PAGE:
Frustrated by the Obama administration’s unwillingness – or inability – to reign in the surveillance state, Snowden began looking for an outlet for his frustration. He had decided to become the point person on what he knew would be a worldwide firestorm. He told The Guardian, “You can’t wait around for someone else to act. I had been looking for a leader, but I realized that leadership is about being the first to act.”
By December 2012, Snowden was playing a high-risk poker game. He could continue to burrow into Top Secret corners of US espionage, or he could walk away from the game. Snowden decided to cash in his collected chips. He had gathered a critical mass of secret documents that he believed were clear violations of constitutionally guaranteed rights to privacy. Snowden looked for an appropriate venue for his digital treasures. He first contacted Guardian journalist Glenn Greenwald with a series of encrypted emails that led to encrypted documents. Greenwald, an outspoken defender of privacy rights, bestselling author and critic of tactics used in the War on Terror, did not follow a series of technical steps necessary to access the encrypted information. Snowden then contacted documentary filmmaker Laura Poitras who understood encryption far better and immediately began collaborating with the whistleblowing spy. Poitras, who respected and knew Greenwald, made the contact to bring the two together. A relationship based on encrypted emails thus commenced.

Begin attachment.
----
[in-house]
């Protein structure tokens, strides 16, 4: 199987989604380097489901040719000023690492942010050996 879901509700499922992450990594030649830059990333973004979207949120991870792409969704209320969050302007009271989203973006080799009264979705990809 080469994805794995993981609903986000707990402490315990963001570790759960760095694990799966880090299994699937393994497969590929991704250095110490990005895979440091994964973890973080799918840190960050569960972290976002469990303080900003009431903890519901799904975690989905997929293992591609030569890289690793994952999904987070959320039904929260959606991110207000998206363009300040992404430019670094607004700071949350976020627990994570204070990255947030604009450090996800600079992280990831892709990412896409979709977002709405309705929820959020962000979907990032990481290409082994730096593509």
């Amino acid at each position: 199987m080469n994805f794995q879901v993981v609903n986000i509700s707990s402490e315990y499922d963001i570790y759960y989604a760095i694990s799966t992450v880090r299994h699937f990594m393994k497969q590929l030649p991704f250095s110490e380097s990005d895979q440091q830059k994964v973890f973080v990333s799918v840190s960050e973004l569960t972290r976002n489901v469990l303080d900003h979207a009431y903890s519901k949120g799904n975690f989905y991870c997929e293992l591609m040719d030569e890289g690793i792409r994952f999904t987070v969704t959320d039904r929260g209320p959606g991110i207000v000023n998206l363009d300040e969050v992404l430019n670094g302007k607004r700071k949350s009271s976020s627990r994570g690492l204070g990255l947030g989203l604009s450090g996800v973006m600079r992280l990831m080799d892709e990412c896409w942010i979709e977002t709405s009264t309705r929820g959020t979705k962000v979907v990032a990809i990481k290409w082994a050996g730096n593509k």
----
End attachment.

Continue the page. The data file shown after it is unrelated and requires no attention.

Snowden, in the meantime, ratcheted up his secret plans. He took another huge gamble. In order to access and reveal even more valuable data, he sought a transfer to an even higher level of the NSA where he would have even greatest access to documents. He found the dream job with Booz Allen Hamilton, a private consulting firm that conducts highly confidential – and lucrative – government missions that had long ago been outsourced from the ranks of government employees to the “more efficient” private sector.
Snowden’s last posting at US Intelligence began in March 2013. “My [fin[final]ition granted me access to lists of machines all over the world the NSA hacked,” Snowden told a Hong Kong newspaper. “That is why I accepted that position.” It was later revealed that he took a substantial pay cut when he signed up to work for Booz Allen Hamilton and gain access to even more sensitive databases. After just two months with Booz Allen, his document stash apparently stuffed with even more Top Secret information, Snowden applied for a medical leave. Because of Snowden’s security clearance, he was required to clear travel with his superiors before actually leaving Hawaii. He needed a few weeks, he told his employer. To his girlfriend he only mentioned that he would away for a few weeks. In late May, Snowden flew to Hong Kong – a city he would later argue had a tradition of tolerance and free press and was unlikely to extradite him to the United States.